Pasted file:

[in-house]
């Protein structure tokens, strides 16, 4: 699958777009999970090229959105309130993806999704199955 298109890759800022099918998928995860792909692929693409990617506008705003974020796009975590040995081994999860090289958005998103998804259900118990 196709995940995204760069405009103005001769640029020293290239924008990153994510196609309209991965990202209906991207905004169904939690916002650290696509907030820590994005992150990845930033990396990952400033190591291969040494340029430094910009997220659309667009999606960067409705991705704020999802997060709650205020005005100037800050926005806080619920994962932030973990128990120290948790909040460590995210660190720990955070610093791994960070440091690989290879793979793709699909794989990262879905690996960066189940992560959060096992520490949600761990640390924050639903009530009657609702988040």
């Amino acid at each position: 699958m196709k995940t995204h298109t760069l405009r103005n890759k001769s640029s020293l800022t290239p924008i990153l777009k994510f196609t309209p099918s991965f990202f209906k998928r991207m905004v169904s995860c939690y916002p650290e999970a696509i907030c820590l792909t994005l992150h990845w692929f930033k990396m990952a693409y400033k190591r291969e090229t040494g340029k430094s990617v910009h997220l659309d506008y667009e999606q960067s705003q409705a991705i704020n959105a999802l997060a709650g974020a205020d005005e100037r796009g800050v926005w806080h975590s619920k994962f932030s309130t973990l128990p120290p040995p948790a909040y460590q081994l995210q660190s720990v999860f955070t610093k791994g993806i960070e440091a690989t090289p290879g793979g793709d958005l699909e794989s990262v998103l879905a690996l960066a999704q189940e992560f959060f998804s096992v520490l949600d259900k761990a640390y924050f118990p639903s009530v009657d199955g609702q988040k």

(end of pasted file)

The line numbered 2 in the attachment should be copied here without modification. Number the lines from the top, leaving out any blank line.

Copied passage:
């Protein structure tokens, strides 16, 4: 699958777009999970090229959105309130993806999704199955 298109890759800022099918998928995860792909692929693409990617506008705003974020796009975590040995081994999860090289958005998103998804259900118990 196709995940995204760069405009103005001769640029020293290239924008990153994510196609309209991965990202209906991207905004169904939690916002650290696509907030820590994005992150990845930033990396990952400033190591291969040494340029430094910009997220659309667009999606960067409705991705704020999802997060709650205020005005100037800050926005806080619920994962932030973990128990120290948790909040460590995210660190720990955070610093791994960070440091690989290879793979793709699909794989990262879905690996960066189940992560959060096992520490949600761990640390924050639903009530009657609702988040």